5 things about AI you may have missed today: AI helps a stroke patient speak, MediaTek-Meta AI collaboration, more
AI Roundup: A stroke patient was given the chance to speak again with the help of AI. MediaTek is using Meta’s Llama 2 to enhance on-device generative AI.
Today was an interesting day for artificial intelligence developments. New research reveals that AI helped a stroke patient who lost the ability to speak. The technology converted the patient's brain signals into words. In other news, MediaTek announced today that it is leveraging Meta's Llama 2 large language model to build an edge computing system that does not require cloud computing for heavy processing. This and more in today's AI roundup. Let us take a closer look.
Patient with stroke speaks with the help of AI
According to a New York Times report, a 30-year-old woman, suffered a cataclysmic stroke that paralyzed her and took away her ability to speak recently spoke once again with the power of AI. In a research that was published today in the Nature journal, scientists demonstrated that the first words to come out of her since the stroke were produced by synthesizing her brain waves and converting them into words through a complex algorithm powered by artificial intelligence.
“What's quite exciting is that just from the surface of the brain, the investigators were able to get out pretty good information about these different features of communication,” Dr. Parag Patil, a neurosurgeon and biomedical engineer at the University of Michigan, who was asked by Nature to review the study before publication told NYT.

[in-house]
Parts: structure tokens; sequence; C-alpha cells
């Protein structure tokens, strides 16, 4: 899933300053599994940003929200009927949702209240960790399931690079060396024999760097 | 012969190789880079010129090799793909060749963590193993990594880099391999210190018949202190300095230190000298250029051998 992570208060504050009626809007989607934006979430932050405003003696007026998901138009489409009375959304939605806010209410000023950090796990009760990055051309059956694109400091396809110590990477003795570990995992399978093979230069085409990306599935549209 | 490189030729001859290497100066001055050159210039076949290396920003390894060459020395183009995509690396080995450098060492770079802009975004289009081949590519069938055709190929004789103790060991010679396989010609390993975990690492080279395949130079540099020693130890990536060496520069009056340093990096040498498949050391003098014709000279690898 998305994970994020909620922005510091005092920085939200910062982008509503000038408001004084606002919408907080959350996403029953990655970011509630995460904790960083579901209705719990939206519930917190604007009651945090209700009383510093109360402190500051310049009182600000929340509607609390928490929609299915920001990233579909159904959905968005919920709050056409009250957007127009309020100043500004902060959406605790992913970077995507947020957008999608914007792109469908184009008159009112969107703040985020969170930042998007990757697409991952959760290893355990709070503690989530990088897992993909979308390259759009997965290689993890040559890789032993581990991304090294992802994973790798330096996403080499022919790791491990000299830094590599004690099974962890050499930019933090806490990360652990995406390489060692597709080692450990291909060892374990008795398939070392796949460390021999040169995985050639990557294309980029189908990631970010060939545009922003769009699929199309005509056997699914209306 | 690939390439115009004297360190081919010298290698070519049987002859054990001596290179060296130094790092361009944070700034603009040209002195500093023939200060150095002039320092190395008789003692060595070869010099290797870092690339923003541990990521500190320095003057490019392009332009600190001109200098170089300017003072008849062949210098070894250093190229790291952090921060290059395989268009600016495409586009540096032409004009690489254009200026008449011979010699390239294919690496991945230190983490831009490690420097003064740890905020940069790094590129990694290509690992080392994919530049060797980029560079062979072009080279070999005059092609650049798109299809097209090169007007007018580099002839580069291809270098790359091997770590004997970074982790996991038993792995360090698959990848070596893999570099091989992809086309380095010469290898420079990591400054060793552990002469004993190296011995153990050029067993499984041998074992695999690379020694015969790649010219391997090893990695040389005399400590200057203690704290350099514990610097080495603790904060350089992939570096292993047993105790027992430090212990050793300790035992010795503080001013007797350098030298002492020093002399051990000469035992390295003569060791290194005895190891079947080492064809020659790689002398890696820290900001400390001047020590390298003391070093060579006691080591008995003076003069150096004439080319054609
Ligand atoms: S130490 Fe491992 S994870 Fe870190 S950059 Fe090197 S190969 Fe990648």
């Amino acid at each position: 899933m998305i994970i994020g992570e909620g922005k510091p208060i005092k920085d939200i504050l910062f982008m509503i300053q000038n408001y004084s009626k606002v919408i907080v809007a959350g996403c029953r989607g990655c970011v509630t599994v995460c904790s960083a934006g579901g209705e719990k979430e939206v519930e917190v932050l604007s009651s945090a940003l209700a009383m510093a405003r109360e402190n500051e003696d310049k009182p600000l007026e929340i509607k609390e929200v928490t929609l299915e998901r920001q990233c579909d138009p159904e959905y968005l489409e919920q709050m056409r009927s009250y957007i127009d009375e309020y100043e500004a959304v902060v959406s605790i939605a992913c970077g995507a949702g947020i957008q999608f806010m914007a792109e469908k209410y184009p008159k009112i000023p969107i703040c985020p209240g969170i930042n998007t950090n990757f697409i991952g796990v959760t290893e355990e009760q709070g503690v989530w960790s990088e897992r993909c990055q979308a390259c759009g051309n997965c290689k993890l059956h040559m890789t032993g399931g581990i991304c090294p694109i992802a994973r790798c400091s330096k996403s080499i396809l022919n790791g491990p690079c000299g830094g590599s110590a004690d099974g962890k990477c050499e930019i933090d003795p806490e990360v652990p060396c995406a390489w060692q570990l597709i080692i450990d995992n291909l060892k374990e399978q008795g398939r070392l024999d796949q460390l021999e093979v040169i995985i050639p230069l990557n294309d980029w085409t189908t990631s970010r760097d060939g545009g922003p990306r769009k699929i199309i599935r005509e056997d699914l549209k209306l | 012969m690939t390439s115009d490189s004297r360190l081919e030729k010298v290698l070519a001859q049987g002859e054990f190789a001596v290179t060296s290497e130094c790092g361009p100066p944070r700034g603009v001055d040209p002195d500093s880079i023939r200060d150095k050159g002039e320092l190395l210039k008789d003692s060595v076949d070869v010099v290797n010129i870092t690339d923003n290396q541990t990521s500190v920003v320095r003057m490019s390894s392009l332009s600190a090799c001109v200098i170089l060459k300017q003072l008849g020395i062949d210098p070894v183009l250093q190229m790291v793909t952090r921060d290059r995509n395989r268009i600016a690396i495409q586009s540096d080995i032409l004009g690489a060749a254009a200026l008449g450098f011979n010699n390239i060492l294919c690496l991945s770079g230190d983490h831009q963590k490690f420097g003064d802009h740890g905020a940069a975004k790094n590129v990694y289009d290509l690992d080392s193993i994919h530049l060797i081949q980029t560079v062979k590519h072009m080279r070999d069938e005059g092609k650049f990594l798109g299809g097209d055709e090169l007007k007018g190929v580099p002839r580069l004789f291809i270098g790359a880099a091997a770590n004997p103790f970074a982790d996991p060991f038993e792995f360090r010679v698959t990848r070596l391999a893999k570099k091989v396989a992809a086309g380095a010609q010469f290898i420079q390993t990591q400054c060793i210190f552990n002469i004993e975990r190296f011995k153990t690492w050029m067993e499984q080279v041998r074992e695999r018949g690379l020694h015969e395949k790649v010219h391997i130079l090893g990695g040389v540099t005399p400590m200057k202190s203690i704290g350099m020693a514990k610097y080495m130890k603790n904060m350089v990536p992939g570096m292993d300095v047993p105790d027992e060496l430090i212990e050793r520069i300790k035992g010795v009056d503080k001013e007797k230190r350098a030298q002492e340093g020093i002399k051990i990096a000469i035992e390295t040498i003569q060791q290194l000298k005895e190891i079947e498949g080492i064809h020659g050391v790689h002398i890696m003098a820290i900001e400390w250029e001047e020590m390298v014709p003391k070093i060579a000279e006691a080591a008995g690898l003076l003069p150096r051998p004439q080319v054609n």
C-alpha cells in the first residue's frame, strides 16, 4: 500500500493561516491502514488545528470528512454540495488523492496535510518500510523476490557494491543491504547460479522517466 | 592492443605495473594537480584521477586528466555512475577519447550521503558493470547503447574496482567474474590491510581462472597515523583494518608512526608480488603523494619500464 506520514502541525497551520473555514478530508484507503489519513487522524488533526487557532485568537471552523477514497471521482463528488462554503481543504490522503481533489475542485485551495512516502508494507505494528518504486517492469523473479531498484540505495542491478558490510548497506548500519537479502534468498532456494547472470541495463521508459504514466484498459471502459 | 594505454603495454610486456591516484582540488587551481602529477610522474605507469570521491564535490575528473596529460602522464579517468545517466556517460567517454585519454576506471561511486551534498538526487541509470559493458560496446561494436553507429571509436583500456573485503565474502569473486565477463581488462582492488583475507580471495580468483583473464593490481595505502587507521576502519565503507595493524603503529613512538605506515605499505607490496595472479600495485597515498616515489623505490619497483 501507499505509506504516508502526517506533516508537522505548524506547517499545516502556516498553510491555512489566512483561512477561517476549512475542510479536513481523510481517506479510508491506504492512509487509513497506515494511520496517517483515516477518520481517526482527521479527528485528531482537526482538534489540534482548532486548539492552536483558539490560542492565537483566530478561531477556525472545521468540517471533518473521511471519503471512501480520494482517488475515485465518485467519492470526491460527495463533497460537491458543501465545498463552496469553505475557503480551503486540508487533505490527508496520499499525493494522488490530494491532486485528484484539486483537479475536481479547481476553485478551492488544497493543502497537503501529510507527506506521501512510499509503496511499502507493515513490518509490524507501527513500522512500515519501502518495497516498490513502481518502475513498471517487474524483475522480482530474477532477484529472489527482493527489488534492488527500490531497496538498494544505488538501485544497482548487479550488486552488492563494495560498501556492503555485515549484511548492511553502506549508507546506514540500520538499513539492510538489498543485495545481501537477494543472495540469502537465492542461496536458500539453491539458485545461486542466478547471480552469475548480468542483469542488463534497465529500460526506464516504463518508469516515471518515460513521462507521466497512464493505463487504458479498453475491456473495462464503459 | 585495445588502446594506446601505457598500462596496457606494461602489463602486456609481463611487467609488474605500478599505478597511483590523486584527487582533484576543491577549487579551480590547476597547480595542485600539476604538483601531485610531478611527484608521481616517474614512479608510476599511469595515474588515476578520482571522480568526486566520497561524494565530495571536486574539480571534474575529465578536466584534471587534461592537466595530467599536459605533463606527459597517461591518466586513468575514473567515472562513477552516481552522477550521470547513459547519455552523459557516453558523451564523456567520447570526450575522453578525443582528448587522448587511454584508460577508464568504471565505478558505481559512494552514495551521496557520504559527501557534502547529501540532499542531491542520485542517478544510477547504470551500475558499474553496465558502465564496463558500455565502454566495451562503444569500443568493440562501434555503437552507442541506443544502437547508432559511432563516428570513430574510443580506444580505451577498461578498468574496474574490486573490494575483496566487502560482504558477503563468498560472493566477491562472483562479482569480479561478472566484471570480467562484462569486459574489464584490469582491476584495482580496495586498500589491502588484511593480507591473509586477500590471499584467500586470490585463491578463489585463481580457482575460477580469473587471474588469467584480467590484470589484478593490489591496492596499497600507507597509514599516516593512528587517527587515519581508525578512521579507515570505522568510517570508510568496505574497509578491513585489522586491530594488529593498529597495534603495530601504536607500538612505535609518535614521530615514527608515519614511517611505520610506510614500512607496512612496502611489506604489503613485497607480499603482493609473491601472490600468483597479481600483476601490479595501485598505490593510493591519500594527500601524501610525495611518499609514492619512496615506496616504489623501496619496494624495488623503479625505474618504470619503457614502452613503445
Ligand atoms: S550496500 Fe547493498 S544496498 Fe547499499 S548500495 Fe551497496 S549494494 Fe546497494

MediaTek collaborates with Meta for AI
MediaTek today announced that it is working closely with Meta's Llama 2 to build a complete edge computing ecosystem designed to accelerate AI application development on smartphones, IoT, vehicles, smart home, and other edge devices. MediaTek's use of Llama 2 models will enable generative AI applications to run directly on-device instead of entirely through cloud computing. MediaTek said that doing so provides several advantages to developers and users, including seamless performance, greater privacy, better security and reliability, lower latency, the ability to work in areas with little to no connectivity, and lower operation costs.
AI writing tool that helps writers get past blocks raises $2.75 mn
Lex, an AI-powered writing tool, that was spun out of Every, a media platform, has raised $2.75 million in its seed round which was led by True Ventures. The company's CEO Nathan Baschez describes the AI tool as a “modern writing platform,” that helps in the practice of writing, as per a report by TechCrunch.
The platform uses AI to smoothen and speed up workflows for those who write a lot and struggle with writer's block (a term for when writers struggle to come up with ideas).
You.com introduces AI-powered Search on WhatsApp
You.com, a platform that uses AI chat for Search, today announced it's now available on WhatsApp, enabling more people to experience AI chat and search seamlessly where they text daily, as per a Businesswire report. With just a message, users can experience AI chat and search and get answers accompanied by sources and direct web links. To begin a conversation with You.com on WhatsApp, text +1 585-496-8266 (+1 585 4 YOU COM).
Chandrayaan-3 uses AI for Moon landing
Chandrayaan-3 mission successfully completed its soft landing on the Moon today. In the final phase of the journey, which was called power descent, AI was used to control the spacecraft for the final 17 minutes. The AI program is called Autonomous Landing Sequence (ALS) and it was capable of handling the thrusters, adjusting altitude, reorienting the spacecraft, as well as making minute changes to fix the direction.